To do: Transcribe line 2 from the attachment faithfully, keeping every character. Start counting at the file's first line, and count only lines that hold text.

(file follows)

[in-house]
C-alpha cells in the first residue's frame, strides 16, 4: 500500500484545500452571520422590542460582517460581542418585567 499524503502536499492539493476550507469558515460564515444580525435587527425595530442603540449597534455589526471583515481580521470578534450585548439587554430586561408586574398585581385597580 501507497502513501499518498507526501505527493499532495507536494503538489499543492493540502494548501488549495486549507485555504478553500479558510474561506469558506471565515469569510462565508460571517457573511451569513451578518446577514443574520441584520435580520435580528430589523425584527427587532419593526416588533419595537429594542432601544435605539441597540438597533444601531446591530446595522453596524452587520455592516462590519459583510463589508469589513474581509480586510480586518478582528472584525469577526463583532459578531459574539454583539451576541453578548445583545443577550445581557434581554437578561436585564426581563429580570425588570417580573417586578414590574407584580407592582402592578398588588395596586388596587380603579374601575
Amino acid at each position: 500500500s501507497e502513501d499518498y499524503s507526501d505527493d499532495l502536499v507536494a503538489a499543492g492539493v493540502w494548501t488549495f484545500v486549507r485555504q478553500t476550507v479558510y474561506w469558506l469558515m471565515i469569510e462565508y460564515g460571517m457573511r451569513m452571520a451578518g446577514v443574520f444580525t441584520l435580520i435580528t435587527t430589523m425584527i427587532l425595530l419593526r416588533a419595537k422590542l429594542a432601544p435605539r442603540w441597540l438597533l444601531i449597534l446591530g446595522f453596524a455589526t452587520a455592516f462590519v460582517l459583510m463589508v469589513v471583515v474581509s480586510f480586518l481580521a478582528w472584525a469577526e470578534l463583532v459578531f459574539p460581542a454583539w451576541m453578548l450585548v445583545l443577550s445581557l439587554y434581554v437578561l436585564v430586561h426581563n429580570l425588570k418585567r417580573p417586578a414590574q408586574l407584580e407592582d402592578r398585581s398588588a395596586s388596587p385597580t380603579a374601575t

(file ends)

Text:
C-alpha cells in the first residue's frame, strides 16, 4: 500500500484545500452571520422590542460582517460581542418585567 499524503502536499492539493476550507469558515460564515444580525435587527425595530442603540449597534455589526471583515481580521470578534450585548439587554430586561408586574398585581385597580 501507497502513501499518498507526501505527493499532495507536494503538489499543492493540502494548501488549495486549507485555504478553500479558510474561506469558506471565515469569510462565508460571517457573511451569513451578518446577514443574520441584520435580520435580528430589523425584527427587532419593526416588533419595537429594542432601544435605539441597540438597533444601531446591530446595522453596524452587520455592516462590519459583510463589508469589513474581509480586510480586518478582528472584525469577526463583532459578531459574539454583539451576541453578548445583545443577550445581557434581554437578561436585564426581563429580570425588570417580573417586578414590574407584580407592582402592578398588588395596586388596587380603579374601575